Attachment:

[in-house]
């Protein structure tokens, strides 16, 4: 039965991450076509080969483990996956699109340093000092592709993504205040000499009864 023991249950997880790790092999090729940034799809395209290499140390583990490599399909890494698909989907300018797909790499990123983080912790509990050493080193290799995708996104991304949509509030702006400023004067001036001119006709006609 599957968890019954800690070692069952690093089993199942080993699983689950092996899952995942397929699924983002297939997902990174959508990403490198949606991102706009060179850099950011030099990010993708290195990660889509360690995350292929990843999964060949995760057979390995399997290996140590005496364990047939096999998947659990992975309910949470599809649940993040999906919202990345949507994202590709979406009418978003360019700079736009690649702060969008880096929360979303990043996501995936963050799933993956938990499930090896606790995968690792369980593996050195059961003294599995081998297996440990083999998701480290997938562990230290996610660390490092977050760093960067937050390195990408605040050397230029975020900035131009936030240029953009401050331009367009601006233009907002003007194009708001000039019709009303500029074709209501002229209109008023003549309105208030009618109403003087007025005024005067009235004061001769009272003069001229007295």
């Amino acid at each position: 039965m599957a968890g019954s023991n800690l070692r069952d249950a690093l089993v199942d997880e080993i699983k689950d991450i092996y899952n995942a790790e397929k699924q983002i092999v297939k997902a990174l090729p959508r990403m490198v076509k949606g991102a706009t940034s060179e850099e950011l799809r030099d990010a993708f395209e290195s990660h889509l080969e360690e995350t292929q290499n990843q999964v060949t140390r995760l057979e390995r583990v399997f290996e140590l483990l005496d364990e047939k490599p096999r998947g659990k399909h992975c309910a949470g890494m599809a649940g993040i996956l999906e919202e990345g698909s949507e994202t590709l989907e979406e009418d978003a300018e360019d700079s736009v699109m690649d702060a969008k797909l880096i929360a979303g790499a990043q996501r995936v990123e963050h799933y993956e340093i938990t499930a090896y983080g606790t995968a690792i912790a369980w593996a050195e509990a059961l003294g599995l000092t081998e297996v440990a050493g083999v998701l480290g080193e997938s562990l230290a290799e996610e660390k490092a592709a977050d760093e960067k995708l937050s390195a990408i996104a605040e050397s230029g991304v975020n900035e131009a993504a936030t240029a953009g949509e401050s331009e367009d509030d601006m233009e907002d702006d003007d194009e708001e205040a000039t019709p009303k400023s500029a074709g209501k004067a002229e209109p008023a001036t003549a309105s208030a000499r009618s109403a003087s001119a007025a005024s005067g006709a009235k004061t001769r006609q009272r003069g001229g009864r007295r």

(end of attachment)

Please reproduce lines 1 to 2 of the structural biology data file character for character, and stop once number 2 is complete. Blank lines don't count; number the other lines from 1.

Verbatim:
[in-house]
């Protein structure tokens, strides 16, 4: 039965991450076509080969483990996956699109340093000092592709993504205040000499009864 023991249950997880790790092999090729940034799809395209290499140390583990490599399909890494698909989907300018797909790499990123983080912790509990050493080193290799995708996104991304949509509030702006400023004067001036001119006709006609 599957968890019954800690070692069952690093089993199942080993699983689950092996899952995942397929699924983002297939997902990174959508990403490198949606991102706009060179850099950011030099990010993708290195990660889509360690995350292929990843999964060949995760057979390995399997290996140590005496364990047939096999998947659990992975309910949470599809649940993040999906919202990345949507994202590709979406009418978003360019700079736009690649702060969008880096929360979303990043996501995936963050799933993956938990499930090896606790995968690792369980593996050195059961003294599995081998297996440990083999998701480290997938562990230290996610660390490092977050760093960067937050390195990408605040050397230029975020900035131009936030240029953009401050331009367009601006233009907002003007194009708001000039019709009303500029074709209501002229209109008023003549309105208030009618109403003087007025005024005067009235004061001769009272003069001229007295």